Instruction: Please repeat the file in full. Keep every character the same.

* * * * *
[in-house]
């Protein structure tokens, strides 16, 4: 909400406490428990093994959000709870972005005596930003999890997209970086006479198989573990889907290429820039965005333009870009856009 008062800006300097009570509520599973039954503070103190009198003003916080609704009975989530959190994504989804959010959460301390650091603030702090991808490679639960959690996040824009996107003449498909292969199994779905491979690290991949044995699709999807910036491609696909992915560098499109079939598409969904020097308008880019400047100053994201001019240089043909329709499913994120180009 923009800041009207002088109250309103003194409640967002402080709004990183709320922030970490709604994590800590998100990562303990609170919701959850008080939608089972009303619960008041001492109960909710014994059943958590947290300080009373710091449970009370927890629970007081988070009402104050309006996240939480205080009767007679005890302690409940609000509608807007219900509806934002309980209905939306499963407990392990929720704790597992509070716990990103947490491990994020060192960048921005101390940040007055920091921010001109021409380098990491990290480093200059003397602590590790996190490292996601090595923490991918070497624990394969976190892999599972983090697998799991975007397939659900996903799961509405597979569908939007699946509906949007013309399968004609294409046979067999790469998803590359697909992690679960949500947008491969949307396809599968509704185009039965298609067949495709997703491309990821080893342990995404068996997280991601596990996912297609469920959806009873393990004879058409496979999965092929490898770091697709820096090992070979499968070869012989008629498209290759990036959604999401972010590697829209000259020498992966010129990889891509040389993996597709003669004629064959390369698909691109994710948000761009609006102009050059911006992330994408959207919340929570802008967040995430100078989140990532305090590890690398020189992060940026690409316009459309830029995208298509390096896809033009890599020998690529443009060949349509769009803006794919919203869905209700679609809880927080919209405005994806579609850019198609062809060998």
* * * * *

[in-house]
């Protein structure tokens, strides 16, 4: 909400406490428990093994959000709870972005005596930003999890997209970086006479198989573990889907290429820039965005333009870009856009 008062800006300097009570509520599973039954503070103190009198003003916080609704009975989530959190994504989804959010959460301390650091603030702090991808490679639960959690996040824009996107003449498909292969199994779905491979690290991949044995699709999807910036491609696909992915560098499109079939598409969904020097308008880019400047100053994201001019240089043909329709499913994120180009 923009800041009207002088109250309103003194409640967002402080709004990183709320922030970490709604994590800590998100990562303990609170919701959850008080939608089972009303619960008041001492109960909710014994059943958590947290300080009373710091449970009370927890629970007081988070009402104050309006996240939480205080009767007679005890302690409940609000509608807007219900509806934002309980209905939306499963407990392990929720704790597992509070716990990103947490491990994020060192960048921005101390940040007055920091921010001109021409380098990491990290480093200059003397602590590790996190490292996601090595923490991918070497624990394969976190892999599972983090697998799991975007397939659900996903799961509405597979569908939007699946509906949007013309399968004609294409046979067999790469998803590359697909992690679960949500947008491969949307396809599968509704185009039965298609067949495709997703491309990821080893342990995404068996997280991601596990996912297609469920959806009873393990004879058409496979999965092929490898770091697709820096090992070979499968070869012989008629498209290759990036959604999401972010590697829209000259020498992966010129990889891509040389993996597709003669004629064959390369698909691109994710948000761009609006102009050059911006992330994408959207919340929570802008967040995430100078989140990532305090590890690398020189992060940026690409316009459309830029995208298509390096896809033009890599020998690529443009060949349509769009803006794919919203869905209700679609809880927080919209405005994806579609850019198609062809060998």